As well as the notes being simplified through use of the Kodály method, the rhythms are also made clearer. This is achieved through the use rhythm names, so not o­nly do the notes have names, the rhythms do too. This idea of naming notes or rhythms gives children a much clearer indication of what they have to sing or play as they have something to identify sounds with. It simplifies the theory of music because to say the word ‘teh-teh’ is much easier for a child to understand than saying ‘the rhythm is two quavers’. This idea is used for all the basic rhythms and rhythmic patterns, so there is always a simple way of explaining the rhythms of a song.

Once the basic concepts of notation and rhythm have been introduced and mastered there is much scope for development of these ideas. As the pupil becomes more advanced many more ideas and variations can be used. Singing and playing or singing and clapping songs in canon is an extremely useful exercise that is used. This is because it requires multi-tasking and good co-ordination, and it also means the pupil has to isolate each part (by inner hearing how it should sound) in order to separate them. As well as this, multiple hearing is encouraged through practice of the Kodály method. The class will often sing o­ne part at the same time as another part is being played by the teacher for musical dictation by the class. This means that as well as inner hearing the part that is being sung the pupils must also commit to memory for dictation the part that is being played.

Once the pupils are more advanced, part-singing becomes a fairly important aspect of learning music though the Kodály method. Singing in canon is a strong feature of the method, as well as part-singing taken from musical extracts, such as the singing of Bach Chorales or other four-part songs. The concept of singing more than o­ne part at o­nce encourages good intonation in the singers, and as there is more than o­ne part going o­n at o­nce, intonation has to be even more solid than when singing just o­ne line. This strongly encourages listening and ensemble skills within the group, as well as developing the need for the singers to inner hear their parts.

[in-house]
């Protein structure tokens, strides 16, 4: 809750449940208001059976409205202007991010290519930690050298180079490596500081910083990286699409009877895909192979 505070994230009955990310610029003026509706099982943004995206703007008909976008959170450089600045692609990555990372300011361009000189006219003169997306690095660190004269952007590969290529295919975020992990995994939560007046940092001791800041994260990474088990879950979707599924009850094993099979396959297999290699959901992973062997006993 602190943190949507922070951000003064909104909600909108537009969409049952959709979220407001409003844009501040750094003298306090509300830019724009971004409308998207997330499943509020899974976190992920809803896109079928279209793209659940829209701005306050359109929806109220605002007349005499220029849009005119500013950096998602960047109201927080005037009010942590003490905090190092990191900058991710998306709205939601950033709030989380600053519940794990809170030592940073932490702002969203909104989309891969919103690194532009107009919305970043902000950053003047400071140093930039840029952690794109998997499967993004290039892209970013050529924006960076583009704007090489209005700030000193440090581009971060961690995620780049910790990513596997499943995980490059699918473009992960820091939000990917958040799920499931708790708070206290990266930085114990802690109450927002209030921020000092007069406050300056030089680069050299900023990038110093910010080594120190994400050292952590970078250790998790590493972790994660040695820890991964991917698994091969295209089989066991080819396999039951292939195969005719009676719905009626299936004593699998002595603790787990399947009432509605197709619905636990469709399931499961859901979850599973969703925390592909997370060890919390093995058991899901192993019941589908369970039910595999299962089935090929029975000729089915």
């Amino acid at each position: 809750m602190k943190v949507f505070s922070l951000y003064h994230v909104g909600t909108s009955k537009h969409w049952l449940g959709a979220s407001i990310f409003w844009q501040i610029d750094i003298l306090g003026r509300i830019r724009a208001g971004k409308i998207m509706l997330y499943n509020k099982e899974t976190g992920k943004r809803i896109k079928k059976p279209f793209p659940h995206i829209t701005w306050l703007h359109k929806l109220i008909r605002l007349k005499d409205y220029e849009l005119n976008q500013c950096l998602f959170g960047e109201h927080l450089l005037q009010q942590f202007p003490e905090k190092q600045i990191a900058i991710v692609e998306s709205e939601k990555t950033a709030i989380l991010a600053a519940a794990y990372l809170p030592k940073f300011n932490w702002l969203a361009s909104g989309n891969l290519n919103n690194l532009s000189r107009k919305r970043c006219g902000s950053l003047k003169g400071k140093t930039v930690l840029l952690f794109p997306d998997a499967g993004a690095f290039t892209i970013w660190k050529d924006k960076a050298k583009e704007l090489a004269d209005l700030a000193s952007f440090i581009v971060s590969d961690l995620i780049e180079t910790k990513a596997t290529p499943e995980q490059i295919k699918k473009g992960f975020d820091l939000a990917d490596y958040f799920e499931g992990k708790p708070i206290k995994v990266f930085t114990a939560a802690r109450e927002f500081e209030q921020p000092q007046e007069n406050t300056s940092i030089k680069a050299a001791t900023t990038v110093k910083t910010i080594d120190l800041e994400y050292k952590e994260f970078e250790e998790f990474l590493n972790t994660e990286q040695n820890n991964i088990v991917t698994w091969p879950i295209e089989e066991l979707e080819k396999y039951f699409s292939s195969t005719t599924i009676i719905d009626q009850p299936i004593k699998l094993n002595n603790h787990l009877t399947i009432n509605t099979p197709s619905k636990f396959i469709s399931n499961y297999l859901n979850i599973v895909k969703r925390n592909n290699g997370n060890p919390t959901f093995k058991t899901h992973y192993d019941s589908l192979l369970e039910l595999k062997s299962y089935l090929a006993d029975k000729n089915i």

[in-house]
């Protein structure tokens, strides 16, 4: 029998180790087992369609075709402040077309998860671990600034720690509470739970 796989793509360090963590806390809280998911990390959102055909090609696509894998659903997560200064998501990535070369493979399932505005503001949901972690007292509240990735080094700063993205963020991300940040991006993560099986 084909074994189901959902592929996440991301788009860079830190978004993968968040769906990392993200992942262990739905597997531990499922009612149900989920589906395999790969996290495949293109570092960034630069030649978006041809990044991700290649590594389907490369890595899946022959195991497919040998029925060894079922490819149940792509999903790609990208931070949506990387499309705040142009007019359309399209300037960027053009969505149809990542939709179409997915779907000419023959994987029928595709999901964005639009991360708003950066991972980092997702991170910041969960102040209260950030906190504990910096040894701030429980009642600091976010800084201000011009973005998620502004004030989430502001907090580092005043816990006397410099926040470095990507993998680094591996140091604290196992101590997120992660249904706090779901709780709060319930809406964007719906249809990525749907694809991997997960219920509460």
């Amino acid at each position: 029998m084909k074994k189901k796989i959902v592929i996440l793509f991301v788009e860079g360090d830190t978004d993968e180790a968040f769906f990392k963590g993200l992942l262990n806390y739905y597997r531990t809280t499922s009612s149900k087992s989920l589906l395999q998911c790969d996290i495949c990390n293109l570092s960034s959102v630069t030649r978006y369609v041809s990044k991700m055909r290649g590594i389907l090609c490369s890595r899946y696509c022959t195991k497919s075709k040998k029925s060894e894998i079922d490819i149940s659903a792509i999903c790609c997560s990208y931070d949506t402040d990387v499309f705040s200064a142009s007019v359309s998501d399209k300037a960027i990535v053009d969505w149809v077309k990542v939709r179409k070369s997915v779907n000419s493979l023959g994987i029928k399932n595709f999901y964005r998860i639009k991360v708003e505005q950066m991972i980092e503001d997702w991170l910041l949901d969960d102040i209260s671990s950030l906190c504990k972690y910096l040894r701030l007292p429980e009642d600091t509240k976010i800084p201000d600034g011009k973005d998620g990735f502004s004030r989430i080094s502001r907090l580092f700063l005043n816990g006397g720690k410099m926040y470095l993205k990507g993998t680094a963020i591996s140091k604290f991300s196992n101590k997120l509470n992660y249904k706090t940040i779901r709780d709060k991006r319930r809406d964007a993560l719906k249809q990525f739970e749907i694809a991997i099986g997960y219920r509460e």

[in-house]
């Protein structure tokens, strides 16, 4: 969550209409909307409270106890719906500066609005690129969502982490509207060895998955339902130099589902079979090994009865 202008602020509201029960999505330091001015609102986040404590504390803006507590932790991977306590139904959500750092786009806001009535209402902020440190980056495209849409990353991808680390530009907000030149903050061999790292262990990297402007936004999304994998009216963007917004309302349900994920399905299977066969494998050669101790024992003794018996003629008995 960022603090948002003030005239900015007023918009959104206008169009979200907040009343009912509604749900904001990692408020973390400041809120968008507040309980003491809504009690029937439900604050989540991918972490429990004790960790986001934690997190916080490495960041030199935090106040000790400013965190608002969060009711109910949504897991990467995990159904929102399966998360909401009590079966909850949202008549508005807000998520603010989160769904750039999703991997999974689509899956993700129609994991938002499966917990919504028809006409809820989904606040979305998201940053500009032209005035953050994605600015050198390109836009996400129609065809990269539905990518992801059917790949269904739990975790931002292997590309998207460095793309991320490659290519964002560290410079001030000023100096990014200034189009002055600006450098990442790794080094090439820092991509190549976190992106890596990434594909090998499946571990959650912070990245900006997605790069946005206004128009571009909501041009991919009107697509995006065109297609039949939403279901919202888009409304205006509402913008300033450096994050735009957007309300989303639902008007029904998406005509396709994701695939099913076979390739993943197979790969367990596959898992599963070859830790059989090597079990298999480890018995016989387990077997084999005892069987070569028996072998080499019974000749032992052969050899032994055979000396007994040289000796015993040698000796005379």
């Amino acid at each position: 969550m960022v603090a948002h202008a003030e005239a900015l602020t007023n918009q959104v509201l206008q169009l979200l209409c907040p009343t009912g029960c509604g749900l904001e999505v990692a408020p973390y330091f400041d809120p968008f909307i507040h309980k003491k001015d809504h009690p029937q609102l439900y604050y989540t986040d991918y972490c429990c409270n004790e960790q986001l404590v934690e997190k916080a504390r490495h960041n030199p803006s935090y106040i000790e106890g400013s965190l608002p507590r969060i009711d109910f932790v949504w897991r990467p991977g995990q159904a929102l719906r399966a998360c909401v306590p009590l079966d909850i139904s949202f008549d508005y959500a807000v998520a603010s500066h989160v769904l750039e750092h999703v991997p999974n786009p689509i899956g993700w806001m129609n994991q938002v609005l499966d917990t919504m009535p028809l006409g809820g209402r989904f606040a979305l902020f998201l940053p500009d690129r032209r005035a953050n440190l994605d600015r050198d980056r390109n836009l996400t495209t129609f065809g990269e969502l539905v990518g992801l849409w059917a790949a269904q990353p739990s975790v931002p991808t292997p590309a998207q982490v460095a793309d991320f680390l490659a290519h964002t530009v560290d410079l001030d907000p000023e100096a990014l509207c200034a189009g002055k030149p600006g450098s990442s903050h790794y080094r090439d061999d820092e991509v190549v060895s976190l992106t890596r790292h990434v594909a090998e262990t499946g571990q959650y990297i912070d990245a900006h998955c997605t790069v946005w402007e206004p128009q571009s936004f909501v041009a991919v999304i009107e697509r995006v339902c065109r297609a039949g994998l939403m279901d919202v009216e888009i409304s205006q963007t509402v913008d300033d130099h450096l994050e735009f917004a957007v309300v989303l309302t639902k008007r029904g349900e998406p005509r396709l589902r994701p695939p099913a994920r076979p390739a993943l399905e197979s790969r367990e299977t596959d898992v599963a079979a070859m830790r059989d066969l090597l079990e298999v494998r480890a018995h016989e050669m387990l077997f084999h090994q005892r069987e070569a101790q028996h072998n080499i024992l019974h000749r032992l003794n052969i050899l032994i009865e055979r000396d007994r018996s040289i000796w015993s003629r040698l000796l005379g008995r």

Another important skill taught through the Kodály method is musical dictation. The teacher plays or sings a melody and the pupil must notate it (often the rhythm is given, so the focus of the exercise is o­n the melody). Starting with simple dictations, confidence can be built so that more complex melodies or ideas can be introduced later o­n. This helps enormously to develop inner hearing because in order to notate the music, the pupil must first be able to hear it in the head. o­nce the pupil can hear the melody in the head, they have the option to repeat the melody sufficient times in order to notate it correctly. Without be able to inner hear, the melody would need to be played by the teacher several times. As the dictations become more and more complex, the inner hearing skills are developed to be able to hear the more complicated melodic or rhythmic ideas.

In conclusion, it can be said that the learning of the Kodály method is essential to develop our abilities to inner hear, and the ability to inner hear is essential to our musicianship. Therefore, in my opinion, learning Kodály (preferably from a young age) is essential to us becoming well-rounded musicians. It enables us to access our inner hearing through singing, as well as developing these skills through regular practice of exercises taught in the Kodály method.


Choksy – The Kodály Method

Please note: Becky’s original bibliography contained a number of web addresses which have subsequently been changed or are no longer live. Only those links which remain live are included here (September 2015).